How to Stop Chasing Your Nonprofit Board and Start Getting Things Done

Burnt Wood.png

It's tempting to think of a nonprofit board as a monolith, a group of people who should move in lockstep at your command. Heck, even the word board suggests a piece of wood that can be put to use in whatever project you have in mind. But the reality is far from that. After all, when you look closely at a wooden board, you see all sorts of grains and knotholes and imperfections. It's time to take a closer look at your human board too.

It sometimes helps to think of your board members more like major donors. They’re unique individuals with a vast array of skills and experiences, people who were drawn to your organization for various reasons under varying circumstances with different perspectives on how to support your organization.

Like a major donor, they have the ability to help you reach your fundraising goals. But just because one of the primary responsibilities of your board is to actively participate in fundraising doesn’t mean that they will or even can do so when and how your needs dictate.

Think about it. You’ll have some type of an activity coming up and you request help from the board to pull it off. More often than not, if any of them help, it’s often very few. In those situations where the majority do sign on to help, you spend all of your time chasing them down, trying to get them to do their part. Either way, you often end up disappointed, frustrated, and questioning the value of involving them at all.

We see this happen all the time. Making a tricky situation even worse, and often despite repeated attempts to promote board member participation, a lot of our clients routinely hear from their board, “We don’t know what we’re supposed to do to help with fundraising.” Which is almost always answered (at least in private) with “You...have...GOT… to be kidding me!”

Think of Them as Individuals

While no wo/man is an island, they are all individuals with different motivations, and the way we’ve learned to get the most out of any nonprofit board of directors is to recognize them just as I described above… unique individuals.

Take time to get to know them. Take them to lunch or meet them for coffee. Look for opportunities to visit with them before or after board meetings and other activities. Learn why they were drawn to your organization in the first place and what gets them excited about your work. Come to understand their schedule, priorities, and general availability relative to everything else in their life.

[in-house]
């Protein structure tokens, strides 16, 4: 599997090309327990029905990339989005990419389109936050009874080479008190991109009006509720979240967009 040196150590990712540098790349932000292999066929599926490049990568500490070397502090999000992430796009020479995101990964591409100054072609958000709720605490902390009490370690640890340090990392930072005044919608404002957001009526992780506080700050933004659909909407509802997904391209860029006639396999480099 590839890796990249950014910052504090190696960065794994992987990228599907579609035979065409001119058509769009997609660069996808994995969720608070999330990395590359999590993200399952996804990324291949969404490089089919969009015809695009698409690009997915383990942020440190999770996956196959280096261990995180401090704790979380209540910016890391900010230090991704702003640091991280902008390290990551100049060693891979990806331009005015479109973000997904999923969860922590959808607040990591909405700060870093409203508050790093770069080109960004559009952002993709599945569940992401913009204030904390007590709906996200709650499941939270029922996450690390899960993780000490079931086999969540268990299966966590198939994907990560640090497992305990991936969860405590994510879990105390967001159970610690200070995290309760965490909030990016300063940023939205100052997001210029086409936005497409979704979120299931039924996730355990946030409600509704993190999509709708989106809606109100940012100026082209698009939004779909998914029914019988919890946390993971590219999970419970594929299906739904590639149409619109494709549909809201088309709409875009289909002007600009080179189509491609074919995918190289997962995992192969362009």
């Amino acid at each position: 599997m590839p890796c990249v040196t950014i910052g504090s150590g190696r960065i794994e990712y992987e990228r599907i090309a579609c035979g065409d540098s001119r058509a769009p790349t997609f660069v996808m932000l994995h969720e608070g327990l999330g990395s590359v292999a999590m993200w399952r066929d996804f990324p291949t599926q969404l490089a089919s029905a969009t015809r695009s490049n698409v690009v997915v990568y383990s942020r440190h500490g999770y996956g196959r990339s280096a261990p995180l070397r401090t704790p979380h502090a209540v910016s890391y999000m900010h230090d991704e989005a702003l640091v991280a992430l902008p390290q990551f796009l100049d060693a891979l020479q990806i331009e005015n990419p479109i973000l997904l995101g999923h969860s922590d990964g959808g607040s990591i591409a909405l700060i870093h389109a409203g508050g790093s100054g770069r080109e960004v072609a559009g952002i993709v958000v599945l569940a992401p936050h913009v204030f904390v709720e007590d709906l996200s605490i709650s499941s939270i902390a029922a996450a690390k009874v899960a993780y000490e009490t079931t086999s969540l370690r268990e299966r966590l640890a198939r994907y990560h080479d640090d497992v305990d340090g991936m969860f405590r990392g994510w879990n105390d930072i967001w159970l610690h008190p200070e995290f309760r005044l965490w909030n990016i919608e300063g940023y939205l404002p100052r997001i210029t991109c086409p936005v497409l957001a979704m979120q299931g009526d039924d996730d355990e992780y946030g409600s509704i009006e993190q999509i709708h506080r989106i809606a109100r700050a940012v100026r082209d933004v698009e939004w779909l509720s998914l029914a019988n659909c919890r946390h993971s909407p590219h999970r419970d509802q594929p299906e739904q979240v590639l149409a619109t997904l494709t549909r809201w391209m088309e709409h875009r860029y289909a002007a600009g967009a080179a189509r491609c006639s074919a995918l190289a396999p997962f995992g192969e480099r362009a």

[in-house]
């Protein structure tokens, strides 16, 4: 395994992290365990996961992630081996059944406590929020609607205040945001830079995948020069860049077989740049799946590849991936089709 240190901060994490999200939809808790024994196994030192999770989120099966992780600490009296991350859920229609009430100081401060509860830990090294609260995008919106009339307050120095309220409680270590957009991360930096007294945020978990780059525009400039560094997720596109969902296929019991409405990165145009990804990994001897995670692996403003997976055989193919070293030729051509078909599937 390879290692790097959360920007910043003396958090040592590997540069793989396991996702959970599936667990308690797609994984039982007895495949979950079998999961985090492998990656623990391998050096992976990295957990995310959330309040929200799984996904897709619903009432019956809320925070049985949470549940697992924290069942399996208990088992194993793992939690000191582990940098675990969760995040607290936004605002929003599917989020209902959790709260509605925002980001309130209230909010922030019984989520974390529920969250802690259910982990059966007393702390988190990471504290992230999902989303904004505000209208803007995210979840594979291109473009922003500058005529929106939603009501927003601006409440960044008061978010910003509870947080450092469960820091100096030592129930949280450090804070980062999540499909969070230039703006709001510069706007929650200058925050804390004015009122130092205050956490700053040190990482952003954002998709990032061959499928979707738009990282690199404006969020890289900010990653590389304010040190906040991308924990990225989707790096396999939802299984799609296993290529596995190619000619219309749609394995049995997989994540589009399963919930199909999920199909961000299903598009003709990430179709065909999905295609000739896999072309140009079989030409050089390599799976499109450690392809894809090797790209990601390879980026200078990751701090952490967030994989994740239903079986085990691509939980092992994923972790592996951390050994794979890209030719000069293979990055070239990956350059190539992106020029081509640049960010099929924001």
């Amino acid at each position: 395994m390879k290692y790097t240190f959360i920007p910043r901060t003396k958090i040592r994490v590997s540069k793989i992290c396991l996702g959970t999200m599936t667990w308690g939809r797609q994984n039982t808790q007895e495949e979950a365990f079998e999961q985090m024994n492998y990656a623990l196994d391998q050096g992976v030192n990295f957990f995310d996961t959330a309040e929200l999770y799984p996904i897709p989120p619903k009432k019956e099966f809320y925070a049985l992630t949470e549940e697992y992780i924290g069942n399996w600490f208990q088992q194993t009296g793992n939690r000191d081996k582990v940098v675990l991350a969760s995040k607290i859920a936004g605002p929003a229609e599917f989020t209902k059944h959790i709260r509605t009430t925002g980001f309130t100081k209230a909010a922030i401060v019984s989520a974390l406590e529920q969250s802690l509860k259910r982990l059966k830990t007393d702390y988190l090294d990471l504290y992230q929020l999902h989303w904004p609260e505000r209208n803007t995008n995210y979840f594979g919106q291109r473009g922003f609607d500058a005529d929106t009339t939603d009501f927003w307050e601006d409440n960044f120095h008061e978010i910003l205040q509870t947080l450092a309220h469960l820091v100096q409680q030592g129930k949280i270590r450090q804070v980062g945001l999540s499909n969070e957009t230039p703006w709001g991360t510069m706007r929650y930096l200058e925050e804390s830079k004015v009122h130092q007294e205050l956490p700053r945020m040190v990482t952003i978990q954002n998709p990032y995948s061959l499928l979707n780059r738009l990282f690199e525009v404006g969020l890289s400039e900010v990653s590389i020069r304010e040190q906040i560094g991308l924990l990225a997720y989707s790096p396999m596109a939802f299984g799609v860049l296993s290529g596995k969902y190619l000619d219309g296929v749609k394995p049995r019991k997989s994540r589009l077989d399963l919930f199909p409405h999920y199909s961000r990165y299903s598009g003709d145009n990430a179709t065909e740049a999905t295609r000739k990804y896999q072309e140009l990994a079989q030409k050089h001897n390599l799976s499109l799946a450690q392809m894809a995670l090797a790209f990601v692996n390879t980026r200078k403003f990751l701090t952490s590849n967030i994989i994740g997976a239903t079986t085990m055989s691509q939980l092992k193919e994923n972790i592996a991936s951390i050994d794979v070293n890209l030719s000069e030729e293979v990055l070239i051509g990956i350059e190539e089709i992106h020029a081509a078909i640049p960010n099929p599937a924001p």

If this sounds a lot like how you might get to know a major donor, that’s because it is. And just as with a major donor, don’t let the only times board members see you be when you’re asking them for help.

Involving the Board

You would never realistically expect (I hope) 100% of your major donors to attend the same event or give a significant gift on your schedule. Try approaching your board of directors the same way.

When you have a need for board member support, consider the skills, effort, and time commitment involved. Based on your knowledge of the individual board members, identify your top prospects for helping. This might be based on a particular skillset, unique relationships they have, something they would be interested in, or simply their availability to participate. Odds are, however, it won’t include the entire board.

When making plans for your project, be realistic about how many board members are likely to be available, and set your expectations accordingly. If you’re planning an event and “board presence” is needed to help demonstrate the importance of the occasion, think carefully whether all board members are a good fit. We’ve seen several circumstances where, due to personality or political issues, certain board members are more of a hindrance than a help.

If your board is one of those that mistakenly believes they “aren’t a fundraising board” (we feel your pain!), creating personally meaningful opportunities for them to engage is an excellent way to get them involved without them feeling like they are “doing fundraising”.

Though fundraising isn’t a four-letter word, “devo” is. Regardless of whether your organization has a healthy culture of philanthropy or not, almost everyone has anxieties around fundraising in some form or another. If you make board involvement less about capital-F fundraising by looking for opportunities to engage with them as individuals, you’ll spend a lot less time chasing them around and start getting things done.


Image Credit: Martin Abegglen